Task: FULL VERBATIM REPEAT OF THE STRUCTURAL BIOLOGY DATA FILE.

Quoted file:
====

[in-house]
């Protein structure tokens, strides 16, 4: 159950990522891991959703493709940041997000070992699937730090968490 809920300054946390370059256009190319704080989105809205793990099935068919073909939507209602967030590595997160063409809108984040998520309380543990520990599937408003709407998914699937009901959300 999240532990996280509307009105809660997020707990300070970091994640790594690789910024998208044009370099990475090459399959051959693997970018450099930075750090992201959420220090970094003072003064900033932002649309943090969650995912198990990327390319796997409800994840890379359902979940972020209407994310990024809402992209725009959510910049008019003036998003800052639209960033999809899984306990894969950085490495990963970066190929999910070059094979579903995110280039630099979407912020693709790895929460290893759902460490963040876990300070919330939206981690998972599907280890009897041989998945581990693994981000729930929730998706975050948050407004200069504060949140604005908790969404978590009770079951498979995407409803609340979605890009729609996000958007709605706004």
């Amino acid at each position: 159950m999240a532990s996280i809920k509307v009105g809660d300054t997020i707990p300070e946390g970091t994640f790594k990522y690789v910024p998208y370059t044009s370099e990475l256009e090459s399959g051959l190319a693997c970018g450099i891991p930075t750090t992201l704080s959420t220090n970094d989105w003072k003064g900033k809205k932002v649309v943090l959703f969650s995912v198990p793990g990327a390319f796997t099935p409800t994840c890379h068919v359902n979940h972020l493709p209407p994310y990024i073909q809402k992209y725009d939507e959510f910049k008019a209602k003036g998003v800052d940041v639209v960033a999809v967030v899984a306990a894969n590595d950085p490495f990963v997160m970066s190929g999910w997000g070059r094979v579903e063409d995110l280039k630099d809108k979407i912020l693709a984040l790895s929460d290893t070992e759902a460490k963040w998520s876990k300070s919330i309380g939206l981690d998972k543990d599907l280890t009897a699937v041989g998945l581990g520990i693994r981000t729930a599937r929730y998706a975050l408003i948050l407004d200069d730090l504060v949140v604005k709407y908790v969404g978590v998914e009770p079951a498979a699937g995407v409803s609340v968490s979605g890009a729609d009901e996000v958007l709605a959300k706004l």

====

[in-house]
């Protein structure tokens, strides 16, 4: 159950990522891991959703493709940041997000070992699937730090968490 809920300054946390370059256009190319704080989105809205793990099935068919073909939507209602967030590595997160063409809108984040998520309380543990520990599937408003709407998914699937009901959300 999240532990996280509307009105809660997020707990300070970091994640790594690789910024998208044009370099990475090459399959051959693997970018450099930075750090992201959420220090970094003072003064900033932002649309943090969650995912198990990327390319796997409800994840890379359902979940972020209407994310990024809402992209725009959510910049008019003036998003800052639209960033999809899984306990894969950085490495990963970066190929999910070059094979579903995110280039630099979407912020693709790895929460290893759902460490963040876990300070919330939206981690998972599907280890009897041989998945581990693994981000729930929730998706975050948050407004200069504060949140604005908790969404978590009770079951498979995407409803609340979605890009729609996000958007709605706004």
């Amino acid at each position: 159950m999240a532990s996280i809920k509307v009105g809660d300054t997020i707990p300070e946390g970091t994640f790594k990522y690789v910024p998208y370059t044009s370099e990475l256009e090459s399959g051959l190319a693997c970018g450099i891991p930075t750090t992201l704080s959420t220090n970094d989105w003072k003064g900033k809205k932002v649309v943090l959703f969650s995912v198990p793990g990327a390319f796997t099935p409800t994840c890379h068919v359902n979940h972020l493709p209407p994310y990024i073909q809402k992209y725009d939507e959510f910049k008019a209602k003036g998003v800052d940041v639209v960033a999809v967030v899984a306990a894969n590595d950085p490495f990963v997160m970066s190929g999910w997000g070059r094979v579903e063409d995110l280039k630099d809108k979407i912020l693709a984040l790895s929460d290893t070992e759902a460490k963040w998520s876990k300070s919330i309380g939206l981690d998972k543990d599907l280890t009897a699937v041989g998945l581990g520990i693994r981000t729930a599937r929730y998706a975050l408003i948050l407004d200069d730090l504060v949140v604005k709407y908790v969404g978590v998914e009770p079951a498979a699937g995407v409803s609340v968490s979605g890009a729609d009901e996000v958007l709605a959300k706004l």